Understand a stand-up comedy routine by Paul Chowdhry, a British comedian of Indian descent. We’ll break down his comedy bit by bit, understand each line and learn some English in the process.
Hello, how are you? (Luke rambles a bit…)
In a recent episode of this podcast, you heard me talking to Amber and Paul about experiences of doing comedy and both Paul and I mentioned a British comedian called Paul Chowdhry. I have mentioned him on the podcast several times before, and I’ve been meaning to do a whole episode about him for a while now. So here we are.
In this one we’re going to listen to the audio of some of Paul Chowdhry’s stand up. Let’s see if you can understand it, and if we can learn some English from it and also some things about English life and culture too.
Who is Paul Chowdhry?
He’s a British comedian, from London. He was born in the UK and is of Indian origin.
In terms of ethnic groups in England, white people of English origin are by far the majority ethnic group, but the next largest group is Indian.
I’ve chosen to talk about Paul Chowdhry in this episode because he’s a really funny comedian, and I talked about him with Amber & Paul on the podcast recently. He’s one of my favourite comedians.
Because Paul is of Indian origin, ethnicity, identity and accents are often topics in his comedy. I think really this is just because he’s always playing with social conventions about what we find acceptable or not acceptable, about the subtle tensions that exist between ethnic groups. Without getting too serious, he makes fun of everyone, including white English guys called Dave, his Indian parents or Indians who are fresh off the boat and living in England, Chinese waiters, African taxi drivers and all sorts. I like him because of the accents and impressions he does, because of how quick and brief in his delivery he is.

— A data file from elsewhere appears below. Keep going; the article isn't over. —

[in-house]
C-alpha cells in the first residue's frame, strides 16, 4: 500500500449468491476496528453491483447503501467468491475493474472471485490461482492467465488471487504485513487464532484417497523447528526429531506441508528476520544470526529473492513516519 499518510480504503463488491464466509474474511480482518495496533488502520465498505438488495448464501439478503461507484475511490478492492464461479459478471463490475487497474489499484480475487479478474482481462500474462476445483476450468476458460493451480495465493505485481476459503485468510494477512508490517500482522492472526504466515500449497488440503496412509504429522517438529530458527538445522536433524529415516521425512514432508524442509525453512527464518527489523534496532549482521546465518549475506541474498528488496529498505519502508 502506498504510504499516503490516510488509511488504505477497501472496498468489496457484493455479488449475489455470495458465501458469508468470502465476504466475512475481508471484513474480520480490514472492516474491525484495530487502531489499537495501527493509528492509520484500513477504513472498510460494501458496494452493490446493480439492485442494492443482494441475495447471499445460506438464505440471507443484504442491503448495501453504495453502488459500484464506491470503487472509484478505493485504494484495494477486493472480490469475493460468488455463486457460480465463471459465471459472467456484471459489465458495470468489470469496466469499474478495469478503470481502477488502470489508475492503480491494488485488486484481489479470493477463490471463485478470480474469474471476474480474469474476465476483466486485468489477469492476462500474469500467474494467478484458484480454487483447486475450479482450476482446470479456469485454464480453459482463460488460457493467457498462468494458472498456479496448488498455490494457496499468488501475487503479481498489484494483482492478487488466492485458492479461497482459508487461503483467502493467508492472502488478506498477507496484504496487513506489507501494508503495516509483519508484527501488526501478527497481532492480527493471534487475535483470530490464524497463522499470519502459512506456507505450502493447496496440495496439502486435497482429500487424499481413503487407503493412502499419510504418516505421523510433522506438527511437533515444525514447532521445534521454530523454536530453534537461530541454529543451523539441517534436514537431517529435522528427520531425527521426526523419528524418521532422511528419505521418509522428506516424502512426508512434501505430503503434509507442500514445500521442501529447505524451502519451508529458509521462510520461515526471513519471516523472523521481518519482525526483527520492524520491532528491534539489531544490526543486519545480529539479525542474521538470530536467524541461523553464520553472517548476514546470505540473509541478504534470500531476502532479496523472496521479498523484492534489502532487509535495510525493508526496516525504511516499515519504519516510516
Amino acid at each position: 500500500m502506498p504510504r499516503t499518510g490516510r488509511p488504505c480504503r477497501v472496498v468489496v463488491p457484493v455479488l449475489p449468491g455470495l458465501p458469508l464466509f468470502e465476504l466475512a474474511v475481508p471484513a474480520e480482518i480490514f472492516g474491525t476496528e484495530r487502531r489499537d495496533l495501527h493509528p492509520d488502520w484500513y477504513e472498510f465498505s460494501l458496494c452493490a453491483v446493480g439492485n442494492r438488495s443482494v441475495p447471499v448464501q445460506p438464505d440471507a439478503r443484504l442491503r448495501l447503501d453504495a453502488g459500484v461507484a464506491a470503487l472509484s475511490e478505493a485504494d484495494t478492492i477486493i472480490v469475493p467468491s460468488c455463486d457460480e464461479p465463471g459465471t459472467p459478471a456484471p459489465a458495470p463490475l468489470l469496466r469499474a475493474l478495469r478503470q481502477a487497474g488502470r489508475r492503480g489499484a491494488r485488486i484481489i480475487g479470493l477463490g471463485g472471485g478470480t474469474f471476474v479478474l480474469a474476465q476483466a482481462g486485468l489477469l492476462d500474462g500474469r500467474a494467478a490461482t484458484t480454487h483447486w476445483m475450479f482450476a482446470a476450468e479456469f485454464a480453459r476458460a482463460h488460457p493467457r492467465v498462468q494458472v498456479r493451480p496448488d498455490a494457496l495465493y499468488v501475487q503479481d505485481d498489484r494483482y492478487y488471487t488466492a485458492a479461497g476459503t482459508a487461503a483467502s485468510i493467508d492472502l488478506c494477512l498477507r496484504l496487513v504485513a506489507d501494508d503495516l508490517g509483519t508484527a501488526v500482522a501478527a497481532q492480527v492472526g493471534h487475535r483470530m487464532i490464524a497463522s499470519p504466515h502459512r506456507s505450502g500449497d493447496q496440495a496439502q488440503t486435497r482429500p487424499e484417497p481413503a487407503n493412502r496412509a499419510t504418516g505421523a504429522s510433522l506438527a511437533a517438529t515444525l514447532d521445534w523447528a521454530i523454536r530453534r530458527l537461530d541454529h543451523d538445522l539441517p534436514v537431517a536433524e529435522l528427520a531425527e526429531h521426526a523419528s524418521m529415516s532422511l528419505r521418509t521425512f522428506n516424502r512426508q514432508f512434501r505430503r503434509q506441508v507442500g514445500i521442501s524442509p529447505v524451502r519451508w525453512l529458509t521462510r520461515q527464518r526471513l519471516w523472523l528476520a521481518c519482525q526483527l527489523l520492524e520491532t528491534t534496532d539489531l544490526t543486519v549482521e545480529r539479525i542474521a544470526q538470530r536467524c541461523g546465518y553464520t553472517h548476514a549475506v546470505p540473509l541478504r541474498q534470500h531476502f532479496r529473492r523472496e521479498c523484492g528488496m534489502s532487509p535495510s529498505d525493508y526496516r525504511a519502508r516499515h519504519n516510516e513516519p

He’s just funny and that’s it. Certainly, England’s ethnic diversity is a theme that always comes up in his comedy and perhaps informs the audience’s reactions to him.
So, it might be necessary to give you some info regarding ethnic groups in Britain. Here are some stats, and this is from the UK’s most recent census, the 2011 census. The census is the country’s largest national survey and is very reliable and impartial as a source of information, so these figures are generally accurate.
What do you think? If you could imagine a pie chart with different segments for the different ethnicities in the UK, what would it look like? What do you think are the ethnic groups and their percentages?
Here are the figures, which by the way are controversial, not because of the numbers but because of the way the different groups are classified. For example, the categories “white” and “black” are not really ethnicities, are they? Anyway, here’s some information from the 2011 census.
I think this meant people registered as British citizens, and could include people born in the country or people who moved there and became citizens.
UK Population by Ethnicity
Source: UK Census/Wikipedia https://en.wikipedia.org/wiki/Ethnic_groups_in_the_United_Kingdom
|Ethnic group||Population (2011)||Percentage of total population|
|White or White British (including White Irish):||55,010,359||87.1|
|Asian or Asian British: Total||4,373,339||6.9|
|Asian or Asian British: Indian||1,451,862||2.3|
|Asian or Asian British: Pakistani||1,174,983||1.9|